Dr. Workman also studied whether or not a link existed between a dog’s personality and its owner’s personality. No such thing. Volunteers expected pit bull owners to be a little stupid and labrador owners to be nice, but that didn’t hold up.

Dr. Workman’s conclusion: You shouldn’t judge people by their dog. Certainly not; give the mutts a break.

My thoughts turn to school mascots and the personality of the team. Bulldogs and eagles and...flying bullfrogs and such.

As I drove to the printer last week to pick up my papers, I asked myself, “Was I suppose to put ‘April Fools’ at the end of that story?”

No, no, no, one reader told me. That would be like having the answers to the crossword puzzle in front of you, right side up.

OK, so I’ll say it now: April Fools.

  • Front.nok Hok
    GAMES DAY—Finn Molitierno (right) celebrates a goal during a game of Nok Hockey with his sister, Kyla. The two tried out a variety of games Saturday at Stair District Library’s annual International Games Day event. One of the activities featured a sort of scavenger hunt in which participants had to locate facts presented in the Smithsonian Hometown Teams exhibit. The traveling show left Morenci’s library Tuesday, wrapping up a series of programs that began Oct. 2. Additional photos are on page 7.
  • Station.2
    STRANGE STUFF—Morenci Elementary School students learn that blue isn’t really blue when seen through the right color of lens. Volunteer April Pike presents the lesson to students at one of the many stations brought to the school by the COSI science center. The theme of this year’s visit was the solar system.
  • Front.leaves
    MAPLE leaves show their fall colors in a puddle at Morenci’s Riverside Natural Area. “This was a great year for colors,” said local weather watcher George Isobar. Chilly mornings will give way to seasonable fall temperatures for the next two weeks.
  • Front.band
    MORENCI Marching Band member Brittany Dennis keeps the beat Friday during the half-time show of the Morenci/Pittsford football game. Color guard member Jordan Cordts is at the left. The band performed this season under the direction of Doyle Rodenbeck who served as Morenci’s band director in the 1970s. He’s serving as a substitute during a family leave.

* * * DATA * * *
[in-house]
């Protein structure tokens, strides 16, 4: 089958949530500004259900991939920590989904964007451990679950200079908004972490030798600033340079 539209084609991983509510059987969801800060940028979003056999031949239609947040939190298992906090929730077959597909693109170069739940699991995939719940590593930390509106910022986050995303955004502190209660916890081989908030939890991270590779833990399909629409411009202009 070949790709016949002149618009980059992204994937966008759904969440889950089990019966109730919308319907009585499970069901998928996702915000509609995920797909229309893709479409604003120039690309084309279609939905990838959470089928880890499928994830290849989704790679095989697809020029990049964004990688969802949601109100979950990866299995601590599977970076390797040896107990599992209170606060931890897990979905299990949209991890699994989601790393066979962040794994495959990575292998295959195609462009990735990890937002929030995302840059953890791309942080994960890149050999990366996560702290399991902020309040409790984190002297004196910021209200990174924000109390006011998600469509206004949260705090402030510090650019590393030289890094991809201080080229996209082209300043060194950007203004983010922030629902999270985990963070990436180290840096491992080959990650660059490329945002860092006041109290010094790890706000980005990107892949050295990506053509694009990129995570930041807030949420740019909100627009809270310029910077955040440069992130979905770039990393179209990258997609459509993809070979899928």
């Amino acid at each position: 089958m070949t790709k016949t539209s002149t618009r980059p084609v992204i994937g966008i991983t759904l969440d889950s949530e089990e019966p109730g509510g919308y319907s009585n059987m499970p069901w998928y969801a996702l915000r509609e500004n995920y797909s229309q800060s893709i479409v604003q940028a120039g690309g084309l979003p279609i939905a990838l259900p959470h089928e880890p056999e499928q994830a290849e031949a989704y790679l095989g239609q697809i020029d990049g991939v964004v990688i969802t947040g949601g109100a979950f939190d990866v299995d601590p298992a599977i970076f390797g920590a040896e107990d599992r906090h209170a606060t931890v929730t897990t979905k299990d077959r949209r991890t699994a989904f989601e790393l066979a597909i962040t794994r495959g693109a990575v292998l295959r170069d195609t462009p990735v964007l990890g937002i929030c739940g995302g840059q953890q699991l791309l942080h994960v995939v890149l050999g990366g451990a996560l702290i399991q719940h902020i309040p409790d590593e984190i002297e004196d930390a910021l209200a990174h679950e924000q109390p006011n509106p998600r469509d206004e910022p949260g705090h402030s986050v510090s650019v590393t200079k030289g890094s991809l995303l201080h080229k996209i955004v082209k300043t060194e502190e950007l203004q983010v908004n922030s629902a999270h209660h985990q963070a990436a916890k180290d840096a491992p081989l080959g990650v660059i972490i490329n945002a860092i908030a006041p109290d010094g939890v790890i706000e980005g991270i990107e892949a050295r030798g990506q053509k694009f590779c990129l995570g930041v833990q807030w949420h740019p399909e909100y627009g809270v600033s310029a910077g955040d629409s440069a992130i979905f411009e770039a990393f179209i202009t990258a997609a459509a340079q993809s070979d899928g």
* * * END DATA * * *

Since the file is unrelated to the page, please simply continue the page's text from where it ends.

• Front.poles
    MOVING EAST—Utility workers continue their slow progress east along U.S. 20 south of Morenci. New electrical poles are put in place before wiring is moved into place.
  • Front.cowboy
    A PERFORMER named Biligbaatar, a member of the AnDa Union troupe from Inner Mongolia, dances at Stair District Library last week during a visit to the Midwest. The nine-member group blends a variety of traditions from Inner and Outer Mongolia. The music is described as drawing from “all the Mongol tribes that Genghis Khan unified.” The group considers itself music gatherers whose goal is to preserve traditional sounds of Mongolia. Biligbaatar grew up among traditional herders who live in yurts. Additional photos are on the back page of this week’s Observer.
  • Front.bear
    HOLDEN HUTCHISON gives a hug to a black bear cub—the product of a taxidermist’s skills—at the Michigan DNR’s Great Youth Jamboree. The event on Sunday marked the fourth year of the Jamboree. Additional photos are on page 12.